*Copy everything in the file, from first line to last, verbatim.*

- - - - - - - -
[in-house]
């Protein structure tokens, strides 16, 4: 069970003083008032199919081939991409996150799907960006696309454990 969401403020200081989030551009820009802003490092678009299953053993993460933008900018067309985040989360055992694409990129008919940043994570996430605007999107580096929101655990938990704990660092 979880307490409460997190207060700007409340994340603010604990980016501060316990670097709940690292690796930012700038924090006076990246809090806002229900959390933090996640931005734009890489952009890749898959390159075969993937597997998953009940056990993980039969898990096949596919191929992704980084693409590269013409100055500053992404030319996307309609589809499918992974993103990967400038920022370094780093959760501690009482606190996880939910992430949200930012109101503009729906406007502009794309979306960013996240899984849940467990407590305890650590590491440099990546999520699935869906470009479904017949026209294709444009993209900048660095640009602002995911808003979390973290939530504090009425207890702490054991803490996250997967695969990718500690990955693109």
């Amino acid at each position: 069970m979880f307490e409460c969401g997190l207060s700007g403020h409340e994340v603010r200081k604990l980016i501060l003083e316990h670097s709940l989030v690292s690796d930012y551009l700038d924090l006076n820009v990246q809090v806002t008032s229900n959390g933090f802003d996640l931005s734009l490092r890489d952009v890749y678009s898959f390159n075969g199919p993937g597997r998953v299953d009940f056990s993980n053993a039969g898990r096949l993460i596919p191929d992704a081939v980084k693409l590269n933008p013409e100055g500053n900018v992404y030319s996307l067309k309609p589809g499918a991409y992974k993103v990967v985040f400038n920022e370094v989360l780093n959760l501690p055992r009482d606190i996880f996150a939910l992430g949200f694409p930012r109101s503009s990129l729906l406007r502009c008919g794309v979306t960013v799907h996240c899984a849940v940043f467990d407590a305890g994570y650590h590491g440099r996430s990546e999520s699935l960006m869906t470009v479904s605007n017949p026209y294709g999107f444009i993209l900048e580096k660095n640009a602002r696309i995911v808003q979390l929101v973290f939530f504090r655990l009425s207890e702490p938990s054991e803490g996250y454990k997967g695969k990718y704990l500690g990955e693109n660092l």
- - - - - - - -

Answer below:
[in-house]
């Protein structure tokens, strides 16, 4: 069970003083008032199919081939991409996150799907960006696309454990 969401403020200081989030551009820009802003490092678009299953053993993460933008900018067309985040989360055992694409990129008919940043994570996430605007999107580096929101655990938990704990660092 979880307490409460997190207060700007409340994340603010604990980016501060316990670097709940690292690796930012700038924090006076990246809090806002229900959390933090996640931005734009890489952009890749898959390159075969993937597997998953009940056990993980039969898990096949596919191929992704980084693409590269013409100055500053992404030319996307309609589809499918992974993103990967400038920022370094780093959760501690009482606190996880939910992430949200930012109101503009729906406007502009794309979306960013996240899984849940467990407590305890650590590491440099990546999520699935869906470009479904017949026209294709444009993209900048660095640009602002995911808003979390973290939530504090009425207890702490054991803490996250997967695969990718500690990955693109």
């Amino acid at each position: 069970m979880f307490e409460c969401g997190l207060s700007g403020h409340e994340v603010r200081k604990l980016i501060l003083e316990h670097s709940l989030v690292s690796d930012y551009l700038d924090l006076n820009v990246q809090v806002t008032s229900n959390g933090f802003d996640l931005s734009l490092r890489d952009v890749y678009s898959f390159n075969g199919p993937g597997r998953v299953d009940f056990s993980n053993a039969g898990r096949l993460i596919p191929d992704a081939v980084k693409l590269n933008p013409e100055g500053n900018v992404y030319s996307l067309k309609p589809g499918a991409y992974k993103v990967v985040f400038n920022e370094v989360l780093n959760l501690p055992r009482d606190i996880f996150a939910l992430g949200f694409p930012r109101s503009s990129l729906l406007r502009c008919g794309v979306t960013v799907h996240c899984a849940v940043f467990d407590a305890g994570y650590h590491g440099r996430s990546e999520s699935l960006m869906t470009v479904s605007n017949p026209y294709g999107f444009i993209l900048e580096k660095n640009a602002r696309i995911v808003q979390l929101v973290f939530f504090r655990l009425s207890e702490p938990s054991e803490g996250y454990k997967g695969k990718y704990l500690g990955e693109n660092l």